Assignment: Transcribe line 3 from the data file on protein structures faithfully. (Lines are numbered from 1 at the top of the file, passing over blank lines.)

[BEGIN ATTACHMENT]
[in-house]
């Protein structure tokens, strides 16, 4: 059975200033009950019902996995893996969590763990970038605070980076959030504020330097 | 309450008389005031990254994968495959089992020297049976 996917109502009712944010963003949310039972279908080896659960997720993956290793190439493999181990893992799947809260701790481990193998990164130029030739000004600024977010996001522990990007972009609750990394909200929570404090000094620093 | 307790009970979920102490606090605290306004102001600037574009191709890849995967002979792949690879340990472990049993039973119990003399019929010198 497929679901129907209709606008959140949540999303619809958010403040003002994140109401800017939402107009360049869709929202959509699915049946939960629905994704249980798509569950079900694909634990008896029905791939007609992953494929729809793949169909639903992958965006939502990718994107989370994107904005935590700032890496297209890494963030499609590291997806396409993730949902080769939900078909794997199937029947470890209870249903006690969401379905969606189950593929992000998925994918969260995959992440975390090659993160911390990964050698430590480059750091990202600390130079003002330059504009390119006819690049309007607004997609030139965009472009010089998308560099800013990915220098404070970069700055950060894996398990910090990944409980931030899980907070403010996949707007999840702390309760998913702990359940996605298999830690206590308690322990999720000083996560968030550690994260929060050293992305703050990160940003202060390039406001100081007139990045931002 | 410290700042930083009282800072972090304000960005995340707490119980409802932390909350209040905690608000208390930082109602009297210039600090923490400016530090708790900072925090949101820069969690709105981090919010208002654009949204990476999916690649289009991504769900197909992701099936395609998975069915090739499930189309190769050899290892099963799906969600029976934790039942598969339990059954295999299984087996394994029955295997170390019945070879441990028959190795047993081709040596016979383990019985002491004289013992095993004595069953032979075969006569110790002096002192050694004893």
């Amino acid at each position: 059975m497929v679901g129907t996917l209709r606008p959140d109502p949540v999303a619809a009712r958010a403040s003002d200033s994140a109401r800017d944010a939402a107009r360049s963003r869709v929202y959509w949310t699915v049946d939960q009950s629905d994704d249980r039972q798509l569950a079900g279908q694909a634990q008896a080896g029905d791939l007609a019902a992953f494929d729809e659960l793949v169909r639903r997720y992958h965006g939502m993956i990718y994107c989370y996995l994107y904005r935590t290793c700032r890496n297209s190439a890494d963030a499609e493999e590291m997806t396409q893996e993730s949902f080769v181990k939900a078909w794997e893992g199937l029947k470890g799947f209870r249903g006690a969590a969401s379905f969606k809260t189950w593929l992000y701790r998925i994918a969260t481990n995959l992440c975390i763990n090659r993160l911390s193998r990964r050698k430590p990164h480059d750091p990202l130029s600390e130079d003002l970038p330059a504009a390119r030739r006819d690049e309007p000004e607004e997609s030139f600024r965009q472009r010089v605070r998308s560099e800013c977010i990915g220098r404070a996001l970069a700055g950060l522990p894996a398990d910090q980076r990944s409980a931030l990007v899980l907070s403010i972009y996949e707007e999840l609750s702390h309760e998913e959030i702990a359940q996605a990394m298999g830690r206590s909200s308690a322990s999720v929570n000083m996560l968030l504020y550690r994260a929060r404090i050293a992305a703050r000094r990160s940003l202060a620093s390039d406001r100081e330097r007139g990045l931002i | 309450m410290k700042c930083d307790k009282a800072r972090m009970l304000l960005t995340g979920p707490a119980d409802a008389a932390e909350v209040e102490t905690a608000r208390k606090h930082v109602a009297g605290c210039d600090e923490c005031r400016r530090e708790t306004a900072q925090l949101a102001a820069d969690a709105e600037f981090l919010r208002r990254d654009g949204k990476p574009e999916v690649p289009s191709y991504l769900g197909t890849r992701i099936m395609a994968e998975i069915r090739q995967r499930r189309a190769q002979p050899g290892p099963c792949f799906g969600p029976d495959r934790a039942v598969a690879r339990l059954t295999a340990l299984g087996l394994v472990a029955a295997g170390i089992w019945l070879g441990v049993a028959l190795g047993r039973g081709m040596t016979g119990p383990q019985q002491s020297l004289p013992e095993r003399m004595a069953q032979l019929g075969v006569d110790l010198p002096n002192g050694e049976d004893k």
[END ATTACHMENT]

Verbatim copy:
């Amino acid at each position: 059975m497929v679901g129907t996917l209709r606008p959140d109502p949540v999303a619809a009712r958010a403040s003002d200033s994140a109401r800017d944010a939402a107009r360049s963003r869709v929202y959509w949310t699915v049946d939960q009950s629905d994704d249980r039972q798509l569950a079900g279908q694909a634990q008896a080896g029905d791939l007609a019902a992953f494929d729809e659960l793949v169909r639903r997720y992958h965006g939502m993956i990718y994107c989370y996995l994107y904005r935590t290793c700032r890496n297209s190439a890494d963030a499609e493999e590291m997806t396409q893996e993730s949902f080769v181990k939900a078909w794997e893992g199937l029947k470890g799947f209870r249903g006690a969590a969401s379905f969606k809260t189950w593929l992000y701790r998925i994918a969260t481990n995959l992440c975390i763990n090659r993160l911390s193998r990964r050698k430590p990164h480059d750091p990202l130029s600390e130079d003002l970038p330059a504009a390119r030739r006819d690049e309007p000004e607004e997609s030139f600024r965009q472009r010089v605070r998308s560099e800013c977010i990915g220098r404070a996001l970069a700055g950060l522990p894996a398990d910090q980076r990944s409980a931030l990007v899980l907070s403010i972009y996949e707007e999840l609750s702390h309760e998913e959030i702990a359940q996605a990394m298999g830690r206590s909200s308690a322990s999720v929570n000083m996560l968030l504020y550690r994260a929060r404090i050293a992305a703050r000094r990160s940003l202060a620093s390039d406001r100081e330097r007139g990045l931002i | 309450m410290k700042c930083d307790k009282a800072r972090m009970l304000l960005t995340g979920p707490a119980d409802a008389a932390e909350v209040e102490t905690a608000r208390k606090h930082v109602a009297g605290c210039d600090e923490c005031r400016r530090e708790t306004a900072q925090l949101a102001a820069d969690a709105e600037f981090l919010r208002r990254d654009g949204k990476p574009e999916v690649p289009s191709y991504l769900g197909t890849r992701i099936m395609a994968e998975i069915r090739q995967r499930r189309a190769q002979p050899g290892p099963c792949f799906g969600p029976d495959r934790a039942v598969a690879r339990l059954t295999a340990l299984g087996l394994v472990a029955a295997g170390i089992w019945l070879g441990v049993a028959l190795g047993r039973g081709m040596t016979g119990p383990q019985q002491s020297l004289p013992e095993r003399m004595a069953q032979l019929g075969v006569d110790l010198p002096n002192g050694e049976d004893k």